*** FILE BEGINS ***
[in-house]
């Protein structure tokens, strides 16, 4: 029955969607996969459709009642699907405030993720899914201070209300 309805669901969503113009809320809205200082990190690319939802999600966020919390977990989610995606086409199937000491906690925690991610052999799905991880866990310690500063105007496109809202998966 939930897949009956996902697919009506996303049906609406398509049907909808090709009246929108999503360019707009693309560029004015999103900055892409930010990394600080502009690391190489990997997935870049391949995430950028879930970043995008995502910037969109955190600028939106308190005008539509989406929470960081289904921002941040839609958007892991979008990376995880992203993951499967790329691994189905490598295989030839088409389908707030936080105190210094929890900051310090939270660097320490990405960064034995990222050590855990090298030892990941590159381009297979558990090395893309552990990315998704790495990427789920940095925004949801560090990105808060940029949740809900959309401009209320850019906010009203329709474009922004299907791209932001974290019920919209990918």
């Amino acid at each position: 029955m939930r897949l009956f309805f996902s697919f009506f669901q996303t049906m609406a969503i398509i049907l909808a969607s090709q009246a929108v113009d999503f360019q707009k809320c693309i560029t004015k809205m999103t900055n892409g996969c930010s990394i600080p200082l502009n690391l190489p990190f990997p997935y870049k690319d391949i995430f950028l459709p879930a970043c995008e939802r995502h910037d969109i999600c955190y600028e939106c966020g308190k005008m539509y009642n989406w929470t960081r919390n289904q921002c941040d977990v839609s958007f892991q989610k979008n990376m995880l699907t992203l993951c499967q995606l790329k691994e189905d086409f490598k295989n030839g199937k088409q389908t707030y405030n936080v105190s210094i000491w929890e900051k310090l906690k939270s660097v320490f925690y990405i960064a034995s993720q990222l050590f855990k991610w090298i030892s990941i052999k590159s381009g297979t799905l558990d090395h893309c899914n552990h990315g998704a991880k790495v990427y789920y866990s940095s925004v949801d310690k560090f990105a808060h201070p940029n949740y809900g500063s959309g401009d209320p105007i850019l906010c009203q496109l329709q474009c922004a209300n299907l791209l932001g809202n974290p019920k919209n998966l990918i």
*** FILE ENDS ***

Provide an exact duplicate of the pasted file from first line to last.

[in-house]
């Protein structure tokens, strides 16, 4: 029955969607996969459709009642699907405030993720899914201070209300 309805669901969503113009809320809205200082990190690319939802999600966020919390977990989610995606086409199937000491906690925690991610052999799905991880866990310690500063105007496109809202998966 939930897949009956996902697919009506996303049906609406398509049907909808090709009246929108999503360019707009693309560029004015999103900055892409930010990394600080502009690391190489990997997935870049391949995430950028879930970043995008995502910037969109955190600028939106308190005008539509989406929470960081289904921002941040839609958007892991979008990376995880992203993951499967790329691994189905490598295989030839088409389908707030936080105190210094929890900051310090939270660097320490990405960064034995990222050590855990090298030892990941590159381009297979558990090395893309552990990315998704790495990427789920940095925004949801560090990105808060940029949740809900959309401009209320850019906010009203329709474009922004299907791209932001974290019920919209990918």
């Amino acid at each position: 029955m939930r897949l009956f309805f996902s697919f009506f669901q996303t049906m609406a969503i398509i049907l909808a969607s090709q009246a929108v113009d999503f360019q707009k809320c693309i560029t004015k809205m999103t900055n892409g996969c930010s990394i600080p200082l502009n690391l190489p990190f990997p997935y870049k690319d391949i995430f950028l459709p879930a970043c995008e939802r995502h910037d969109i999600c955190y600028e939106c966020g308190k005008m539509y009642n989406w929470t960081r919390n289904q921002c941040d977990v839609s958007f892991q989610k979008n990376m995880l699907t992203l993951c499967q995606l790329k691994e189905d086409f490598k295989n030839g199937k088409q389908t707030y405030n936080v105190s210094i000491w929890e900051k310090l906690k939270s660097v320490f925690y990405i960064a034995s993720q990222l050590f855990k991610w090298i030892s990941i052999k590159s381009g297979t799905l558990d090395h893309c899914n552990h990315g998704a991880k790495v990427y789920y866990s940095s925004v949801d310690k560090f990105a808060h201070p940029n949740y809900g500063s959309g401009d209320p105007i850019l906010c009203q496109l329709q474009c922004a209300n299907l791209l932001g809202n974290p019920k919209n998966l990918i």